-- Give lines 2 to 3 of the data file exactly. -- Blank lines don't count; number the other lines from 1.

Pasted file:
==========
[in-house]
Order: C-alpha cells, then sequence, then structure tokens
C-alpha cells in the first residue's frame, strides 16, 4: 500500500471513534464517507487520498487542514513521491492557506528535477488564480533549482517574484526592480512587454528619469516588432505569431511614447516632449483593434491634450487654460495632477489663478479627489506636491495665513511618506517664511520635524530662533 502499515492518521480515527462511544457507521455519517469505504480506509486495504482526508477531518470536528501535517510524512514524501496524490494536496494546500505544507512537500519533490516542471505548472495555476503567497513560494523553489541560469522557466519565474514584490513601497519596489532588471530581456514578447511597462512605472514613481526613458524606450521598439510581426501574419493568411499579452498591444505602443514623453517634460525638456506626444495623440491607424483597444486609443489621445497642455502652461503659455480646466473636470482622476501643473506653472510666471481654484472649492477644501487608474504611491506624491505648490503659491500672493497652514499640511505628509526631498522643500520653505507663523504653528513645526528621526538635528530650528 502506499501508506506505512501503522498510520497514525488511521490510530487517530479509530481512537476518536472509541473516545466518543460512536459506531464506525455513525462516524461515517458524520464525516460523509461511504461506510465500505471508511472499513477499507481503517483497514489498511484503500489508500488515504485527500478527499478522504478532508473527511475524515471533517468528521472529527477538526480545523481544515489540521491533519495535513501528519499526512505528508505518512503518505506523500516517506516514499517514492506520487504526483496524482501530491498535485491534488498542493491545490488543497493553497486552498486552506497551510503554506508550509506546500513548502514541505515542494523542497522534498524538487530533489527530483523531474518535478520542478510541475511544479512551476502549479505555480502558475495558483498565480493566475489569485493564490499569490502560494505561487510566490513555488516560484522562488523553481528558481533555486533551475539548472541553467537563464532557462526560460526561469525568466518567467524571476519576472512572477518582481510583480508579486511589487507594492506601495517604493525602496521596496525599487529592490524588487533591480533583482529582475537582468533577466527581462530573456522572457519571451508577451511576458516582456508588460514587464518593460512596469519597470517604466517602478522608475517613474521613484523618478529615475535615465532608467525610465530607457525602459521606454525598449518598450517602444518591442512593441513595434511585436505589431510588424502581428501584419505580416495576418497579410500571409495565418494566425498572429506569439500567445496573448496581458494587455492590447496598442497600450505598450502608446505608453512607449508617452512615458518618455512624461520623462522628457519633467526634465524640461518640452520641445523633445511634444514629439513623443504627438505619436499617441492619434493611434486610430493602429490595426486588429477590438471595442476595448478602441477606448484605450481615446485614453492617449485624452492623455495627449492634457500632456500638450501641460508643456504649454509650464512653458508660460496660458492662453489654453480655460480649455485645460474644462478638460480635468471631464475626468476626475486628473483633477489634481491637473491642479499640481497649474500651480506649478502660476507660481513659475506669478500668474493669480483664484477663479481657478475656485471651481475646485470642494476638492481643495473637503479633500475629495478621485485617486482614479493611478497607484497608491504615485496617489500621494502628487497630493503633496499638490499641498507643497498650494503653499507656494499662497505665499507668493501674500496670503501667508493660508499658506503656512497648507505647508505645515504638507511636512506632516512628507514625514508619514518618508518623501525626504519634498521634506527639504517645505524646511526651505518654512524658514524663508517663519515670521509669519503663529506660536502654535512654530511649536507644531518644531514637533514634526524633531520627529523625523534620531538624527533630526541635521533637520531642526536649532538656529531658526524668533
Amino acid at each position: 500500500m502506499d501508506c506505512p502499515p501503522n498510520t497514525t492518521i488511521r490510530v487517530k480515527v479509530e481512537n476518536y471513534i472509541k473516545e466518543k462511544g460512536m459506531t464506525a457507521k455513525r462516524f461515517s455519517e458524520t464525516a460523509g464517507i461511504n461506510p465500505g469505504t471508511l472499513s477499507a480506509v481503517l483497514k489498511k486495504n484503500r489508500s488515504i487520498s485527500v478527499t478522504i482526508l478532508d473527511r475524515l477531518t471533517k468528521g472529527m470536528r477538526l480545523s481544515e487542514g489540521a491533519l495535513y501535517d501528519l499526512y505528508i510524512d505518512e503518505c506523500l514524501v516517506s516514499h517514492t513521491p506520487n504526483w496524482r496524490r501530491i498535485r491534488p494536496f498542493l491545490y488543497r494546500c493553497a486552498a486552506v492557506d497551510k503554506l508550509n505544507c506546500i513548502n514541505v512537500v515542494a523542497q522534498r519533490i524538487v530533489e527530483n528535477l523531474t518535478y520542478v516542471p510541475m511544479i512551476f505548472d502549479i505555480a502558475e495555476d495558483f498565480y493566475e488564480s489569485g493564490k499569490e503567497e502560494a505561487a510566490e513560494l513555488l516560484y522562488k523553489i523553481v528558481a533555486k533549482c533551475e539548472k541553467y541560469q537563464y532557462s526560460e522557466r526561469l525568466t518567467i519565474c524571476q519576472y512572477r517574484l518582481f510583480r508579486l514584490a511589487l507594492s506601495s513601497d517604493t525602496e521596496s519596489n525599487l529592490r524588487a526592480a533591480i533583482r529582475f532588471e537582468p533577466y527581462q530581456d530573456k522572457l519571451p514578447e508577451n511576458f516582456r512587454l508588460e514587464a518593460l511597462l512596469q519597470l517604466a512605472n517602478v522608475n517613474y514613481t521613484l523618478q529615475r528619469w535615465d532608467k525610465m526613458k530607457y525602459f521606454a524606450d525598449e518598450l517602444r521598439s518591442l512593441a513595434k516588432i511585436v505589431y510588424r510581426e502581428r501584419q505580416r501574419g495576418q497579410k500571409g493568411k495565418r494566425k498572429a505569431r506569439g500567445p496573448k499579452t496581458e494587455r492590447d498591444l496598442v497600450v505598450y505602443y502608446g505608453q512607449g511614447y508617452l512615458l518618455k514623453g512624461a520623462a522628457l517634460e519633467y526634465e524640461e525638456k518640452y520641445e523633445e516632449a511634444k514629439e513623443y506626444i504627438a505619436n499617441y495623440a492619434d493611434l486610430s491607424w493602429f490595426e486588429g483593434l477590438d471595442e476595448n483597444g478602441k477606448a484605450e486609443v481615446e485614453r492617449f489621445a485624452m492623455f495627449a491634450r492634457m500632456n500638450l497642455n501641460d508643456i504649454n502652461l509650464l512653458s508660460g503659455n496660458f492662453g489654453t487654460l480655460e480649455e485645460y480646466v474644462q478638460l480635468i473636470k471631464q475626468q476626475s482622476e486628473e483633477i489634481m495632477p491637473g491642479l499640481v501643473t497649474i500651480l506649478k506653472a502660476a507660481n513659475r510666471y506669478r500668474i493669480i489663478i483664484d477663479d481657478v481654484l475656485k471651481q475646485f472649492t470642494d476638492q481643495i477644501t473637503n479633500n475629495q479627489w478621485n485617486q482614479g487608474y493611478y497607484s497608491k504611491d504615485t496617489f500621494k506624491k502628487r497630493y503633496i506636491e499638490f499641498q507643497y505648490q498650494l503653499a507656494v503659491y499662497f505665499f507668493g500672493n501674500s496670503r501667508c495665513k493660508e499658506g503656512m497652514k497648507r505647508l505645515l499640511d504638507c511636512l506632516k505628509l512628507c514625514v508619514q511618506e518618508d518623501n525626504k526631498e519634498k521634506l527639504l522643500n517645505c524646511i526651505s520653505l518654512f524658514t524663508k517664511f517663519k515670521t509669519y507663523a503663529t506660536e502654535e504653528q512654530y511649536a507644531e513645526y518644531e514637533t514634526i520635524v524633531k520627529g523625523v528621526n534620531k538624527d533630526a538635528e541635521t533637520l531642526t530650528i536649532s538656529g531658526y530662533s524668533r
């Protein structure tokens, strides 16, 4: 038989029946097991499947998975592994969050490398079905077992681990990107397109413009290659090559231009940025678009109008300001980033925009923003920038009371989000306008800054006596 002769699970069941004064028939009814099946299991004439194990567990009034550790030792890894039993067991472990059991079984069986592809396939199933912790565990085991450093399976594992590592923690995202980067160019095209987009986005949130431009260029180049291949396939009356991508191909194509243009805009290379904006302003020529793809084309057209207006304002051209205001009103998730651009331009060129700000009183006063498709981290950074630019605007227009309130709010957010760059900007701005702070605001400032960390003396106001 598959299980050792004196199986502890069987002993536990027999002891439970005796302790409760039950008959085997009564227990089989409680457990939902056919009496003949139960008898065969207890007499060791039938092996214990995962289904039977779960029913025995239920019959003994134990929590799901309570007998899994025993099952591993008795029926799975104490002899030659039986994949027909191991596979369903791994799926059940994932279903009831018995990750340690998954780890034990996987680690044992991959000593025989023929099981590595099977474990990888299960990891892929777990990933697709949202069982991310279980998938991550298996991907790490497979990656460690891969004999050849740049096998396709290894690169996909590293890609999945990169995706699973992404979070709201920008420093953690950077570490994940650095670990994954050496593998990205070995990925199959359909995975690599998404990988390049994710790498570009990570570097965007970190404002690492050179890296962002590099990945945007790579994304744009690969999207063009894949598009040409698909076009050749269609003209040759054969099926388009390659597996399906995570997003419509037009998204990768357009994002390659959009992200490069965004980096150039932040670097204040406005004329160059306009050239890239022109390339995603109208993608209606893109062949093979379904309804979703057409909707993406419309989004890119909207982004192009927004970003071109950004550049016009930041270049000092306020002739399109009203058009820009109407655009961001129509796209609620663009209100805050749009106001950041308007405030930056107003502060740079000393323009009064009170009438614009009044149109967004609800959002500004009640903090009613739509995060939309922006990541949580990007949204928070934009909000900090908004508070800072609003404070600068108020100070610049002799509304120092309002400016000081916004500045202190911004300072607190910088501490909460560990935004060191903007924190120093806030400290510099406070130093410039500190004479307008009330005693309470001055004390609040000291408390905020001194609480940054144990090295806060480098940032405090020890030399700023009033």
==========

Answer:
Order: C-alpha cells, then sequence, then structure tokens
C-alpha cells in the first residue's frame, strides 16, 4: 500500500471513534464517507487520498487542514513521491492557506528535477488564480533549482517574484526592480512587454528619469516588432505569431511614447516632449483593434491634450487654460495632477489663478479627489506636491495665513511618506517664511520635524530662533 502499515492518521480515527462511544457507521455519517469505504480506509486495504482526508477531518470536528501535517510524512514524501496524490494536496494546500505544507512537500519533490516542471505548472495555476503567497513560494523553489541560469522557466519565474514584490513601497519596489532588471530581456514578447511597462512605472514613481526613458524606450521598439510581426501574419493568411499579452498591444505602443514623453517634460525638456506626444495623440491607424483597444486609443489621445497642455502652461503659455480646466473636470482622476501643473506653472510666471481654484472649492477644501487608474504611491506624491505648490503659491500672493497652514499640511505628509526631498522643500520653505507663523504653528513645526528621526538635528530650528 502506499501508506506505512501503522498510520497514525488511521490510530487517530479509530481512537476518536472509541473516545466518543460512536459506531464506525455513525462516524461515517458524520464525516460523509461511504461506510465500505471508511472499513477499507481503517483497514489498511484503500489508500488515504485527500478527499478522504478532508473527511475524515471533517468528521472529527477538526480545523481544515489540521491533519495535513501528519499526512505528508505518512503518505506523500516517506516514499517514492506520487504526483496524482501530491498535485491534488498542493491545490488543497493553497486552498486552506497551510503554506508550509506546500513548502514541505515542494523542497522534498524538487530533489527530483523531474518535478520542478510541475511544479512551476502549479505555480502558475495558483498565480493566475489569485493564490499569490502560494505561487510566490513555488516560484522562488523553481528558481533555486533551475539548472541553467537563464532557462526560460526561469525568466518567467524571476519576472512572477518582481510583480508579486511589487507594492506601495517604493525602496521596496525599487529592490524588487533591480533583482529582475537582468533577466527581462530573456522572457519571451508577451511576458516582456508588460514587464518593460512596469519597470517604466517602478522608475517613474521613484523618478529615475535615465532608467525610465530607457525602459521606454525598449518598450517602444518591442512593441513595434511585436505589431510588424502581428501584419505580416495576418497579410500571409495565418494566425498572429506569439500567445496573448496581458494587455492590447496598442497600450505598450502608446505608453512607449508617452512615458518618455512624461520623462522628457519633467526634465524640461518640452520641445523633445511634444514629439513623443504627438505619436499617441492619434493611434486610430493602429490595426486588429477590438471595442476595448478602441477606448484605450481615446485614453492617449485624452492623455495627449492634457500632456500638450501641460508643456504649454509650464512653458508660460496660458492662453489654453480655460480649455485645460474644462478638460480635468471631464475626468476626475486628473483633477489634481491637473491642479499640481497649474500651480506649478502660476507660481513659475506669478500668474493669480483664484477663479481657478475656485471651481475646485470642494476638492481643495473637503479633500475629495478621485485617486482614479493611478497607484497608491504615485496617489500621494502628487497630493503633496499638490499641498507643497498650494503653499507656494499662497505665499507668493501674500496670503501667508493660508499658506503656512497648507505647508505645515504638507511636512506632516512628507514625514508619514518618508518623501525626504519634498521634506527639504517645505524646511526651505518654512524658514524663508517663519515670521509669519503663529506660536502654535512654530511649536507644531518644531514637533514634526524633531520627529523625523534620531538624527533630526541635521533637520531642526536649532538656529531658526524668533